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The SHIELD training model’s core curriculum has been extensively evaluated. It has been found to be effective in boosting officer attitudes and intentions about using best practices that deliver multiple benefits:

  • Improving public safety by reducing addiction and drug-related crime in the community.

  • Increasing officer wellbeing and retention by reducing stress, improving police morale, occupational safety, and job satisfaction, while also facilitating community level collaboration.

  • Current adaptations include prosecution, public defense, and probation, with more planned. All trainings provide continuing education credits.

  • The new curricula are evidence-based, and developed by legal, health, and educational experts at Northeastern University School of Law and the University of California-San Diego. They are based upon consultations with personnel, qualitative interviews, and pilot trainings, as well as familiarity with the existing research base.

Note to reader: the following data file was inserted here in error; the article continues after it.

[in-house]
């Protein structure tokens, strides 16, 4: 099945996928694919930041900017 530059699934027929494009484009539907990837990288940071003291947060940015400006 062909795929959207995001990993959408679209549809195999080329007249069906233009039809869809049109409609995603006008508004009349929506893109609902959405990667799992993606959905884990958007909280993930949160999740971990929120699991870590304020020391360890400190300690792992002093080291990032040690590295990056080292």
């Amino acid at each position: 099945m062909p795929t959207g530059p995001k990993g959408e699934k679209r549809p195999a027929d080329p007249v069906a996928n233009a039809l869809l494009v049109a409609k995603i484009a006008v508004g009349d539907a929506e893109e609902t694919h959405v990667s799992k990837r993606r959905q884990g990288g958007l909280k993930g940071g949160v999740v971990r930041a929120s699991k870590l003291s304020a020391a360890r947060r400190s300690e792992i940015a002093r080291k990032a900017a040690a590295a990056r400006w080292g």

In early 2024, we received support from NIH/NIDA for the next phase of our research developing the SHIELD model. This “SHIELD 2.0” study is designed to better understand the relationship between the behavioral health workforce (substance use treatment, harm reduction, and other professionals) and law enforcement. This project will build and test interventions that equip the behavioral health workforce to more effectively interface with law enforcement. Our goal is to reduce the number of adverse encounters between police and program staff and clients, optimize the public health and public safety benefits of harm reduction and substance use treatment services, and improve outcomes for program staff and clients, police, and the communities they serve.

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